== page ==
FRHA still ‘in the red’

Published 6:16 pm Tuesday, September 29, 2020

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Interim executive director to step down in October


The Franklin Redevelopment and Housing Authority’s finances are still “significantly in the red” in the words of the FRHA Board of Commissioners’ newly elected chairman, Andrew Page.

In February, the U.S. Department of Housing and Urban Development gave the FRHA an “unsatisfactory” rating after federal inspectors noted a backlog of unresolved maintenance requests and overdue bills from third-party vendors — some of which Page indicated still haven’t been paid.

“We are doing everything that we can to try to get some positive revenue in, so that way we can take care of those vendors,” Page told members of Franklin’s City Council on Monday.

The housing authority has now completely removed itself from any involvement with the low-income apartment complexes known as Berkley Court, Pretlow Gardens and Old Town Terrace, he added. As such, it will be downsizing from four paid employees to just two. Loretta Batten, who has been serving as interim executive director of the FRHA since August 2019, is among those who will be stepping down in October.

“Sometimes, in order to get healthy, you unfortunately have to have some surgery, and that’s kind of the process where we’re at right now,” Page said.

To save money, the FRHA Board of Commissioners is planning to promote one of the two remaining employees to fill Batten’s role rather than hire from outside the organization.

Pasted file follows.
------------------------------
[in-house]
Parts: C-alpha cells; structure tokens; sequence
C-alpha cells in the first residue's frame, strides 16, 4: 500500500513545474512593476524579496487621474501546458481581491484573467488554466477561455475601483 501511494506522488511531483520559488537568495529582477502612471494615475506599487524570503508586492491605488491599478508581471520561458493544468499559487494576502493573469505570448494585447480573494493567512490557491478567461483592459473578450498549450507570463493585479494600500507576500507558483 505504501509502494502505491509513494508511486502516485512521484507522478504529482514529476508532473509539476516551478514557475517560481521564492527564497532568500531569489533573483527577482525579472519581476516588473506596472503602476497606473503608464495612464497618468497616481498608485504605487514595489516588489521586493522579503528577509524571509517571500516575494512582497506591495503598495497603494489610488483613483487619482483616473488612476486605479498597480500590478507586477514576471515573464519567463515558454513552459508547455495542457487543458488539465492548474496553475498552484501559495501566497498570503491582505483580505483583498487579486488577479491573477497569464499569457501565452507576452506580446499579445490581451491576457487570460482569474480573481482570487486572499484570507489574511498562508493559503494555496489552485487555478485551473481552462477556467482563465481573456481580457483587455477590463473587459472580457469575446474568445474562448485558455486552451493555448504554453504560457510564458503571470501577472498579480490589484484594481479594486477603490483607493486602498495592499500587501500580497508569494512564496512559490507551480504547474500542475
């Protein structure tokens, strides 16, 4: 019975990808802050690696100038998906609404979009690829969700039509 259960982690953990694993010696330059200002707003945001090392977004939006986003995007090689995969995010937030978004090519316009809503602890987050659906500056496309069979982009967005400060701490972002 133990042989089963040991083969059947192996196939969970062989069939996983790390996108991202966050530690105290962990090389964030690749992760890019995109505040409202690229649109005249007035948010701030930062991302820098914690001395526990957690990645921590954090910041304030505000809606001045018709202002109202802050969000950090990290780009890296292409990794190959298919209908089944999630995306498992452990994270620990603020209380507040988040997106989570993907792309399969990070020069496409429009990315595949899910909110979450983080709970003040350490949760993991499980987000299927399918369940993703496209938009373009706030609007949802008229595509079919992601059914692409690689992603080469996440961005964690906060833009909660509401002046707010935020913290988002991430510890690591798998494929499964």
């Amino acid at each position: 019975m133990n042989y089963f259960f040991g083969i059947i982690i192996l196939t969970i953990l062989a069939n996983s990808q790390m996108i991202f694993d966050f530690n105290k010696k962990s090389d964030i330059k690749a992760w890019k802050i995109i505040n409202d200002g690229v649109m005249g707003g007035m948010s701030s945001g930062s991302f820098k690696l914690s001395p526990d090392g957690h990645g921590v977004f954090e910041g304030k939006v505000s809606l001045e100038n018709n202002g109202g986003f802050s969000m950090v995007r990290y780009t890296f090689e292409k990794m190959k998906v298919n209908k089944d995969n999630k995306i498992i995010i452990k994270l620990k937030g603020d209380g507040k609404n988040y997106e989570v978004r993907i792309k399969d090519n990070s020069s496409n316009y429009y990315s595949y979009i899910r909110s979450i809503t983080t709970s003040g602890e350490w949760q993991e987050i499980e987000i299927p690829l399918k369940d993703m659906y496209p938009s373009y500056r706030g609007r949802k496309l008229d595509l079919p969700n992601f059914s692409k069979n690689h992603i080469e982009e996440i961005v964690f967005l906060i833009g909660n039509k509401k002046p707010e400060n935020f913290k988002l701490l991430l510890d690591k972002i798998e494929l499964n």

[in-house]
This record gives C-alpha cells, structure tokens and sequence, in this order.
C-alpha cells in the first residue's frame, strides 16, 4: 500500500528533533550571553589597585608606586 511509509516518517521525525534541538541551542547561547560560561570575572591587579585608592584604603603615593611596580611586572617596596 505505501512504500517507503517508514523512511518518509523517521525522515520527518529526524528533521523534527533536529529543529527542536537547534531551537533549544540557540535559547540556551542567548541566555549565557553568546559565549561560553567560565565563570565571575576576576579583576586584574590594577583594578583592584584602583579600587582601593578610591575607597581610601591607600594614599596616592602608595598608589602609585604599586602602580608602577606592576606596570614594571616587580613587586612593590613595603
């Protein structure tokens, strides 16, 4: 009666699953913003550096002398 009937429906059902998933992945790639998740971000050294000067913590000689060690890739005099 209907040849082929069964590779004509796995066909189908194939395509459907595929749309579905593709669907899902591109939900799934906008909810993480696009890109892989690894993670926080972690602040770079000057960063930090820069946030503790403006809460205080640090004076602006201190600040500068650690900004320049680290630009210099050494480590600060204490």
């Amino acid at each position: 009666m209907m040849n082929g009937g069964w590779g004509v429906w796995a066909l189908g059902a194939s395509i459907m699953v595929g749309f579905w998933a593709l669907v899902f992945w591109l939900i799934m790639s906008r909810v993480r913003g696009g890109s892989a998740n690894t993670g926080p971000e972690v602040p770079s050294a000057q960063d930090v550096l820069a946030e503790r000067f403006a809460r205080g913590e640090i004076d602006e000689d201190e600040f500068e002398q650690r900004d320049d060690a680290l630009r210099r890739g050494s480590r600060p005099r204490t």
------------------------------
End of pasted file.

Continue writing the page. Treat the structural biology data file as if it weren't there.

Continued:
The taxability of Berkley, Pretlow and Old Town, given that the FRHA had deeded them to limited partnerships some years ago but was still administering them as of this year, had been a point of contention in a lawsuit the FRHA filed against the city in April.

Southampton County Circuit Court Judge Matthew A. Glassman dismissed that lawsuit in July after the attorneys for the city, the FRHA and the partnerships reached a settlement agreement out of court. Prior to this, the city had claimed that by virtue of these properties having been deeded to partnerships, they were no longer covered under the FRHA’s tax exempt status and therefore owed more than $400,000 in back taxes, penalties and interest.

As part of that settlement, a tax payment was made to the city. But Sands Anderson attorney Cynthia E. Hudson, who represented the city in the matter, didn’t specify what amount had been paid or by whom. According to Page, the partnerships have since approached the FRHA about resuming some type of participation with those properties, but “at this point, we’re just not ready to commit to anything of that nature.”